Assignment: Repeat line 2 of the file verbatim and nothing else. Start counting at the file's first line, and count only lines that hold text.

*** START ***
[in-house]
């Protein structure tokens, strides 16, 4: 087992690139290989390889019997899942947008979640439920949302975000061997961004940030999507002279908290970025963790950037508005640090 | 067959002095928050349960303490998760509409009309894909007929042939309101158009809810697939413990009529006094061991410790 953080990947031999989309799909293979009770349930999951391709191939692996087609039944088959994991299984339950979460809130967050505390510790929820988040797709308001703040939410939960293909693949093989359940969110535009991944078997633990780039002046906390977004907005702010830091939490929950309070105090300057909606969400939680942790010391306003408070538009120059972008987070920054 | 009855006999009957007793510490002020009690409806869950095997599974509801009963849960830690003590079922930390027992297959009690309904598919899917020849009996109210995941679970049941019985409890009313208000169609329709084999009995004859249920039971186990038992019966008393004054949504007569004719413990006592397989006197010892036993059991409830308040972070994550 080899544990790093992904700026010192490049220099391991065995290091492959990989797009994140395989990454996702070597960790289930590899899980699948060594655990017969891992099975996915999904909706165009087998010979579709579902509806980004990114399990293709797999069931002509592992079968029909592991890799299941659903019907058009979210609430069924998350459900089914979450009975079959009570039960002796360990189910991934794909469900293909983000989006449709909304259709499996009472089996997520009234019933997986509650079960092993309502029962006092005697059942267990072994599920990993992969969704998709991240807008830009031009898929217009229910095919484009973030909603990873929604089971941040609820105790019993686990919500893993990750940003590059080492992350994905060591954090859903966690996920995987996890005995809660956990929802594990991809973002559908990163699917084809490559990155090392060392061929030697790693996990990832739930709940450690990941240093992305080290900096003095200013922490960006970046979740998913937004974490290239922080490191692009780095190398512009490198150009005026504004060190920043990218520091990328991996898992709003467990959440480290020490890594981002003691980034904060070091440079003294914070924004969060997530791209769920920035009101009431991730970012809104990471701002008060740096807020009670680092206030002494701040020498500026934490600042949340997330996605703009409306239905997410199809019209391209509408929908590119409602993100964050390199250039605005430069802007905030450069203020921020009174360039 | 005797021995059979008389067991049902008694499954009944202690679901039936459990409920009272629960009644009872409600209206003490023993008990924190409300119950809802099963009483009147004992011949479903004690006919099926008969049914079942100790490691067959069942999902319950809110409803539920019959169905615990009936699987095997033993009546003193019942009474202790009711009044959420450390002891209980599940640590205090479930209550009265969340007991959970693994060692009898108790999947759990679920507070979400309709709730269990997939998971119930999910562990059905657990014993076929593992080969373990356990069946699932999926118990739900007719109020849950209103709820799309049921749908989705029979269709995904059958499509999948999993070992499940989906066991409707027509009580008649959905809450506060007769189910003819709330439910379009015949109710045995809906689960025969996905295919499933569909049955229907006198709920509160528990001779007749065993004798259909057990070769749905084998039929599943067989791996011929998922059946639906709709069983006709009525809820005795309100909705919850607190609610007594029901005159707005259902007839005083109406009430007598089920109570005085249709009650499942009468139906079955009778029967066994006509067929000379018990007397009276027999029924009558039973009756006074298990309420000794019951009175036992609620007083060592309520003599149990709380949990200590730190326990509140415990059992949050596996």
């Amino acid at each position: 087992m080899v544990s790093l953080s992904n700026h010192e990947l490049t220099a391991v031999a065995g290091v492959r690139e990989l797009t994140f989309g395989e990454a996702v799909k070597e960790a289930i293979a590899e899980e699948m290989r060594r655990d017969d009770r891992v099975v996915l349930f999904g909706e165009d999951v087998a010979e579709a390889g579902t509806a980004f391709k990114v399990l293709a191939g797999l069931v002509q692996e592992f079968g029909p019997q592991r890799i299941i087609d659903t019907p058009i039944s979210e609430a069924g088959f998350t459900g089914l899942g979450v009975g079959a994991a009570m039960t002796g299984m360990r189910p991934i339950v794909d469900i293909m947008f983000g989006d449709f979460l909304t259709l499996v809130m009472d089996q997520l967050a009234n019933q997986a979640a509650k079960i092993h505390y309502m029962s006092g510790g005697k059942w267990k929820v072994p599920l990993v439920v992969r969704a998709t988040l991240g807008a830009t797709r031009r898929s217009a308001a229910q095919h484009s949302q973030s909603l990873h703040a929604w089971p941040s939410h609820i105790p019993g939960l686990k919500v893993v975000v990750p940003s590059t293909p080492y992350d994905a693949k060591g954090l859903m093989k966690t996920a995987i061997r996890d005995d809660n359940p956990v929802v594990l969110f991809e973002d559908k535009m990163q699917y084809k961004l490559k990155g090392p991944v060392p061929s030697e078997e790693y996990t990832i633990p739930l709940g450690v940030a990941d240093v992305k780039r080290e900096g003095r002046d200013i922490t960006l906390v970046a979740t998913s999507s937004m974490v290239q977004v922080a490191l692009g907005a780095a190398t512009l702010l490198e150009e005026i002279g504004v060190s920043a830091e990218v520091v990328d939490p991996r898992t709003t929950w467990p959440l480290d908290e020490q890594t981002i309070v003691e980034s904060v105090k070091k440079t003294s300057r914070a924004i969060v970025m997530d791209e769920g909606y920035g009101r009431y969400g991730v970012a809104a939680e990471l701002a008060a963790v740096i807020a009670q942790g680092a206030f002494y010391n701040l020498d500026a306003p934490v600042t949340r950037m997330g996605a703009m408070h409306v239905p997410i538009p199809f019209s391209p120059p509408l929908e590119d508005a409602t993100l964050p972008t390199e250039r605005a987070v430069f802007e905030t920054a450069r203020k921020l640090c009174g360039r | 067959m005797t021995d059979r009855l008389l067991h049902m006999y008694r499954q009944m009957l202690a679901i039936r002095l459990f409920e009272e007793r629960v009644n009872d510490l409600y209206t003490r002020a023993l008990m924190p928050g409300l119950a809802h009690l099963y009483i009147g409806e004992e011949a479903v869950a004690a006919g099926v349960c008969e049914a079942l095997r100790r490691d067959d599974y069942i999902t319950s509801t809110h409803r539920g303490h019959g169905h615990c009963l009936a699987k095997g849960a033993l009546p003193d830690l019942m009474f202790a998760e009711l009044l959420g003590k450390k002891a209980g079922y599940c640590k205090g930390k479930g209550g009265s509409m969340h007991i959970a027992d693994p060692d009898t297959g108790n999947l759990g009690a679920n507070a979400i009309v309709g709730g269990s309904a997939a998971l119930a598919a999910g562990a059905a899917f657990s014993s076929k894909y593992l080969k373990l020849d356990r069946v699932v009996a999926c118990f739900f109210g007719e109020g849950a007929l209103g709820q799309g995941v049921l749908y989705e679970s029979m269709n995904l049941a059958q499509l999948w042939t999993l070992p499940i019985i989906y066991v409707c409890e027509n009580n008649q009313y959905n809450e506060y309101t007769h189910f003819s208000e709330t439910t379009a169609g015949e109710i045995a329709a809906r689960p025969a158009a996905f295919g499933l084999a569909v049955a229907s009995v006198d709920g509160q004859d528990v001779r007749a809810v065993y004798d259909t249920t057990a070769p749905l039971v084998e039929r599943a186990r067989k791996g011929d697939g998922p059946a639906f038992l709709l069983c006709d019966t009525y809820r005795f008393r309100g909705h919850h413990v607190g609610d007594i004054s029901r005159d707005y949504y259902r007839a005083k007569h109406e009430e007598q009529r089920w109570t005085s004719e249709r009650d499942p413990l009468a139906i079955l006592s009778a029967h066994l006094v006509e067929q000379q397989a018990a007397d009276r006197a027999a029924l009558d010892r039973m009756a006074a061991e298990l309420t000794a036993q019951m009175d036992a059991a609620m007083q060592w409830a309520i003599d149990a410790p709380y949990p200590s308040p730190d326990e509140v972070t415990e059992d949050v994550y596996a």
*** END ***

């Protein structure tokens, strides 16, 4: 087992690139290989390889019997899942947008979640439920949302975000061997961004940030999507002279908290970025963790950037508005640090 | 067959002095928050349960303490998760509409009309894909007929042939309101158009809810697939413990009529006094061991410790 953080990947031999989309799909293979009770349930999951391709191939692996087609039944088959994991299984339950979460809130967050505390510790929820988040797709308001703040939410939960293909693949093989359940969110535009991944078997633990780039002046906390977004907005702010830091939490929950309070105090300057909606969400939680942790010391306003408070538009120059972008987070920054 | 009855006999009957007793510490002020009690409806869950095997599974509801009963849960830690003590079922930390027992297959009690309904598919899917020849009996109210995941679970049941019985409890009313208000169609329709084999009995004859249920039971186990038992019966008393004054949504007569004719413990006592397989006197010892036993059991409830308040972070994550 080899544990790093992904700026010192490049220099391991065995290091492959990989797009994140395989990454996702070597960790289930590899899980699948060594655990017969891992099975996915999904909706165009087998010979579709579902509806980004990114399990293709797999069931002509592992079968029909592991890799299941659903019907058009979210609430069924998350459900089914979450009975079959009570039960002796360990189910991934794909469900293909983000989006449709909304259709499996009472089996997520009234019933997986509650079960092993309502029962006092005697059942267990072994599920990993992969969704998709991240807008830009031009898929217009229910095919484009973030909603990873929604089971941040609820105790019993686990919500893993990750940003590059080492992350994905060591954090859903966690996920995987996890005995809660956990929802594990991809973002559908990163699917084809490559990155090392060392061929030697790693996990990832739930709940450690990941240093992305080290900096003095200013922490960006970046979740998913937004974490290239922080490191692009780095190398512009490198150009005026504004060190920043990218520091990328991996898992709003467990959440480290020490890594981002003691980034904060070091440079003294914070924004969060997530791209769920920035009101009431991730970012809104990471701002008060740096807020009670680092206030002494701040020498500026934490600042949340997330996605703009409306239905997410199809019209391209509408929908590119409602993100964050390199250039605005430069802007905030450069203020921020009174360039 | 005797021995059979008389067991049902008694499954009944202690679901039936459990409920009272629960009644009872409600209206003490023993008990924190409300119950809802099963009483009147004992011949479903004690006919099926008969049914079942100790490691067959069942999902319950809110409803539920019959169905615990009936699987095997033993009546003193019942009474202790009711009044959420450390002891209980599940640590205090479930209550009265969340007991959970693994060692009898108790999947759990679920507070979400309709709730269990997939998971119930999910562990059905657990014993076929593992080969373990356990069946699932999926118990739900007719109020849950209103709820799309049921749908989705029979269709995904059958499509999948999993070992499940989906066991409707027509009580008649959905809450506060007769189910003819709330439910379009015949109710045995809906689960025969996905295919499933569909049955229907006198709920509160528990001779007749065993004798259909057990070769749905084998039929599943067989791996011929998922059946639906709709069983006709009525809820005795309100909705919850607190609610007594029901005159707005259902007839005083109406009430007598089920109570005085249709009650499942009468139906079955009778029967066994006509067929000379018990007397009276027999029924009558039973009756006074298990309420000794019951009175036992609620007083060592309520003599149990709380949990200590730190326990509140415990059992949050596996």